With the growing number of antibiotic-resistant pathogens, there is a need for new antibiotics. Bacteria within the order Actinomycetales produce the majority of known antibiotic compounds but harbor cryptic secondary metabolic pathways that likely produce thousands more antibiotics awaiting discovery. This has recently renewed interests in bioprospecting for novel Actinomycetales in underexplored environments, such as the lower atmosphere, and activating cryptic secondary metabolic pathways in previously characterized members of this order.
Understanding bacterial translation is of interest to many high school and college biology students, but hands-on research of this process has traditionally been inaccessible because of the expertise required for molecular cloning. There is also a need for more and better translational control elements that can be used for genetic circuits with applications in medicine, biotechnology, bioremediation, and biomaterials.
Finding a career that embodies your interests, goals and values is difficult. For some people that means long hours of discovery in a research lab. For others, the most fulfilling career focuses on interacting with the public, or teaching students. Clinical microbiology is a fascinating interdisciplinary career that masterfullyblends these three fields into one distinct package. To learn more about this niche occupation, I interviewed Dr. Prameet Sheth, PhD, MSc, a clinical microbiologist at the Kingston General Hospital (KGH).
When a virus infects a cell, it has an important decision to make – whether to kill the host (lysis) or to integrate its DNA into the host genome (lysogeny), entering a state of dormancy. This anthropomorphic view may not be far from the truth. A recent study by Zohar Erez and colleagues in Israel, published in Nature, demonstrated that a small signalling peptide used mediates the lysis-lysogeny decision.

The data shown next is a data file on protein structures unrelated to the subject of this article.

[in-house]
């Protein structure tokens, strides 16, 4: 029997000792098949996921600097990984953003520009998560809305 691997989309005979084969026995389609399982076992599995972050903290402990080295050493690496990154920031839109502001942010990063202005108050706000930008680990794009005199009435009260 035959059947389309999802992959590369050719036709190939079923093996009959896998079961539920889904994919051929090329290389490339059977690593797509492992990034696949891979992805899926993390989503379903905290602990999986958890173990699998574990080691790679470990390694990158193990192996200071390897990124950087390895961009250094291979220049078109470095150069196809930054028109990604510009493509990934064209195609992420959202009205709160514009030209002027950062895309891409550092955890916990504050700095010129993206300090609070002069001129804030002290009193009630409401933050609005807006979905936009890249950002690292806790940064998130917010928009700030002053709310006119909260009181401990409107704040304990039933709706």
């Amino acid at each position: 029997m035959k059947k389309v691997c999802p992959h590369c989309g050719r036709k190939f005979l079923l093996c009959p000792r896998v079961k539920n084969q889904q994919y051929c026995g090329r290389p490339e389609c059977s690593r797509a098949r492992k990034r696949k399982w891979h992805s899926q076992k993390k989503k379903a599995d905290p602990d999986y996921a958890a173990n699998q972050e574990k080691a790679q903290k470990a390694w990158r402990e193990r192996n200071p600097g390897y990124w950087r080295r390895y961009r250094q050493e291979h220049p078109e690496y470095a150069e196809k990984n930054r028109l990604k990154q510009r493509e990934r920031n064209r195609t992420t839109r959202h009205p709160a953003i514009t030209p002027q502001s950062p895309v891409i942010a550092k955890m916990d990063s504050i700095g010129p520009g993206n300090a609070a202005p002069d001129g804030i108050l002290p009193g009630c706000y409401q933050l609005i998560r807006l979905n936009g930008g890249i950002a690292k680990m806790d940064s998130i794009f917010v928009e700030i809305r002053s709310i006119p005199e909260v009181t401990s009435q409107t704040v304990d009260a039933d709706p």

Cancer patients are known to develop clinically significant, long-term symptoms of depression and anxiety. In fact, one in four cancer patients has clinical depression and almost 40% meet the criteria for a mood disorder. However, a recent Johns Hopkins University study shows that hope may lie in psychedelic research.
Chemists at the University of Manchester have produced the tightest knot ever created. Published earlier this month in the journal Science, the team led by David Leigh used techniques in synthetic chemistry to braid strands of different molecules into a structure with over eight crossings. The first synthetic chemical knot was created in 1989 by chemist Jean-Pierre Sauvage of Strasbourg University, who later went on to win the 2016 Nobel Prize in Chemistry for molecular machines.
Earlier this month, Google Deepmind chief executive Demis Hassabis revealed that their updated version of AlphaGo, a program capable of learning and playing the board game Go, has exhibited remarkable success against the world’s best Go players in online matches. Go, for many decades, has been the game to beat for many artificial intelligence (AI) engineers. Considerably more complex than Chess, Go has stumped many computer researchers seeking to develop a program that could compete with high-level human players.